The global box office recovery has progressed at an accelerating speed and value over the last two years. 2021 was a huge step forward with a global box office increase of 78% on 2020 to approximately $21.4 billion. Numerous movies achieved results that were at least as good as in pre-pandemic times. All-time records have been broken on territory, regional and global levels. Nevertheless, there is still a significant gap compared to the last three pre-pandemic years. 2021 came in 48% below the average box office of that period.

How has the recovery developed in 2021 in individual markets? Are there differences in the level, sustainability and timing of progress? As part of Gower Street’s review of 2021 we are looking to answer those key questions. We concentrated on nine top territories that accounted for, on average, nearly three quarters (73%) of global box office in three pre-pandemic years: Domestic, China, Japan, South Korea, UK/Ireland, France, Germany, Mexico, and Russia.

In the graphic below, the nine waffle graphs display how many of the 52 play-weeks of each individual market reached various critical performance levels in 2021.


The graphic utilizes Gower Street’s Blueprint To Recovery, which set-out five key and identifiable stages to track recovery. In this article we focus on the play-week based Stages 3 to 5 applied on a territory level for analysing the global theatrical recovery.

Stage 3 marks the Base Week, where box office is equal to the lowest week’s box office result from the two pre-pandemic years (2018-2019). Stage 4 is equivalent to a median business play-week of 2018-2019. The Stage 5 “full recovery” target corresponds to a performance in the top quartile of weekly box office in the two pre-pandemic years.


China and Russia are the two territories that reached Stage 5 play-week results most often in 2021 – at seven times each. However, this is only just over half the expected 13 weeks at this level in pre-pandemic times.

UK/Ireland follows with four play-weeks crossing the recovery level marker, slightly ahead of Mexico with three. France, Japan and the Domestic market all hit the Stage 5 level twice each. Germany was able to achieve that important milestone just once, while South Korea did not achieve it at all in 2021 (and remains the only market among 30 Comscore-tracked territories Gower Street regularly assesses in our weekly State Of The Market report that has never done so since the pandemic began).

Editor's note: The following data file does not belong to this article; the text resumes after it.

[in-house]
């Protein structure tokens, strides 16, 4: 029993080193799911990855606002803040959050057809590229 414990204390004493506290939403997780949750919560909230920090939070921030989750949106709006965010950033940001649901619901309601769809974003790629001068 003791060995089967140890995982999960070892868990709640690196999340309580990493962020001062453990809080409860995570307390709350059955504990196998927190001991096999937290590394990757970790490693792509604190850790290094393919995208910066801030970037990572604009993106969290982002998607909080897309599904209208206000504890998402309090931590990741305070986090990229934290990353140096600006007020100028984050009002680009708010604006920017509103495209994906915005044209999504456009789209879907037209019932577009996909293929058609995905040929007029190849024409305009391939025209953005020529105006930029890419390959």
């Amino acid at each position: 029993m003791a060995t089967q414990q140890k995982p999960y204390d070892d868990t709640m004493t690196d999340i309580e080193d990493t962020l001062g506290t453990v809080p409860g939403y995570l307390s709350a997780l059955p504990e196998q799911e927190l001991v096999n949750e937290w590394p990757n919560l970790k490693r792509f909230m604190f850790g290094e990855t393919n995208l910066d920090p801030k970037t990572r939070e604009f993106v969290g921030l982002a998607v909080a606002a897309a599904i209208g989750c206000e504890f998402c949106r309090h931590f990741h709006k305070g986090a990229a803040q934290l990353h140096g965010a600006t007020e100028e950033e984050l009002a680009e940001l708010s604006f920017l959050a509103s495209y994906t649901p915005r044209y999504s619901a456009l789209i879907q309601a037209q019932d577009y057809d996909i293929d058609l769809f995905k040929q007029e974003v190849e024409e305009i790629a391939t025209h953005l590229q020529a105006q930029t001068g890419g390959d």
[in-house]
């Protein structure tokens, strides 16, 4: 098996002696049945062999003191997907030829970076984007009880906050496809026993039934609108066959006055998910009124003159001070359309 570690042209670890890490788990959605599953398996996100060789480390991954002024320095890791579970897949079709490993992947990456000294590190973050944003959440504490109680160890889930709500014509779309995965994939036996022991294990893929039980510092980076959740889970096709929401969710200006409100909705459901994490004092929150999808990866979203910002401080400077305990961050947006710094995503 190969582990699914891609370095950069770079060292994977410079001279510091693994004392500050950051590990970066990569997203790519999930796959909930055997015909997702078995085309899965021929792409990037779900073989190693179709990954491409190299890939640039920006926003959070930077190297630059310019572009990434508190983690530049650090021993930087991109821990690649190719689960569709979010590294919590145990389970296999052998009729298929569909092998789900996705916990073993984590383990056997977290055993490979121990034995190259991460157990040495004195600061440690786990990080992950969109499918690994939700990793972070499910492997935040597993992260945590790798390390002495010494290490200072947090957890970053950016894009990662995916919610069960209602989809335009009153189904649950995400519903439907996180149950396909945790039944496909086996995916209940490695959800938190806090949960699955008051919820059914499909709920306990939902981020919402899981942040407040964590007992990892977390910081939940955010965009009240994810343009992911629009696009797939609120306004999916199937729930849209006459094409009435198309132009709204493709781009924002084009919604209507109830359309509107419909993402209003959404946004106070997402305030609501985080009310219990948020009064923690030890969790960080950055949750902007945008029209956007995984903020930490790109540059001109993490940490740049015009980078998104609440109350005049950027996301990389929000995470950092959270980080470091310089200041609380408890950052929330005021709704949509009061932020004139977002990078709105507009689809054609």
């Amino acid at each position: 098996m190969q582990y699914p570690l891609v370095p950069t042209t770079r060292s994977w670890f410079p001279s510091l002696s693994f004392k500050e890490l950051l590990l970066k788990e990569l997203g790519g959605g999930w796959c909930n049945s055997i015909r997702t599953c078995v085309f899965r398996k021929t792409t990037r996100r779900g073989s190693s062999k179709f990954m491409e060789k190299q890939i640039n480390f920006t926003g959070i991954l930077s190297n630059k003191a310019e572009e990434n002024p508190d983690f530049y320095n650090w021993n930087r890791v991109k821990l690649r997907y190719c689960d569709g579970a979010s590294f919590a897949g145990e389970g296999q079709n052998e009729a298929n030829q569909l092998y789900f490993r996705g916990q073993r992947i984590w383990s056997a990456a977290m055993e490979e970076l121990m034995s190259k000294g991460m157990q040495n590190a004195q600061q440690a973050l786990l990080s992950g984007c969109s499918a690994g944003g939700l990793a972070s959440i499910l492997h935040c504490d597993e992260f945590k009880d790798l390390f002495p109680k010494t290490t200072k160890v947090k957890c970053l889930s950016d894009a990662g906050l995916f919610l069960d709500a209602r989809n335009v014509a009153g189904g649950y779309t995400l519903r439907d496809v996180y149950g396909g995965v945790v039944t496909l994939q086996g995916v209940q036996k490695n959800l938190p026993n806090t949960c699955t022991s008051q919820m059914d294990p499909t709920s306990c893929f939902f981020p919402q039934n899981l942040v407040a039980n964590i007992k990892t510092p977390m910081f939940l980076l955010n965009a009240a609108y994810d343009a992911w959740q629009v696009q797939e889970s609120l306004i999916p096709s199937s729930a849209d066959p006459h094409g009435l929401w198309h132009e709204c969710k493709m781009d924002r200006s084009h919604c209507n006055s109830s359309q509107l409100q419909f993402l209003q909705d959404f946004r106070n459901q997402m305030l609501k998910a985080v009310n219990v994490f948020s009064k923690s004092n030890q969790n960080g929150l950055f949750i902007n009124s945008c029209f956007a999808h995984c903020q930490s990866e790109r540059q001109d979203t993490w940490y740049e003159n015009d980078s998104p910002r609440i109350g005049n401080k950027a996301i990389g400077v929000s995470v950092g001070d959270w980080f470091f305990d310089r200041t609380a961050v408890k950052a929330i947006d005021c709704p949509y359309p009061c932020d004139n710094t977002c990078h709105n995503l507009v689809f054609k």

Russia is the territory of the nine with the highest frequency of play-weeks that were above the median of pre-pandemic business at 12; five of them solely at Stage 4 level. In a pre-pandemic year 26 weeks – more than double – would have been above that level, with 13 merely at Stage 4.

China is the second strongest market with nine play-weeks surpassing the Stage 4 marker. The European markets come next as UK/Ireland reached at least the median level six times, followed by France and Germany at five times each. The latter has the second highest number of solely Stage 4 level play-weeks in 2021, behind Russia, with four.

Japan and Mexico had three play-weeks above their Stage 4 marker; the Domestic market just two. Again, South Korea is the only market in this analysis that hasn’t reached at least the Stage 4 level once in 2021 and the pandemic at all.


Being above the lowest pre-pandemic play-week’s box office result is an essential step in the recovery process. Ideally all 52 play-weeks of a year should surpass that basic level to show true recovery.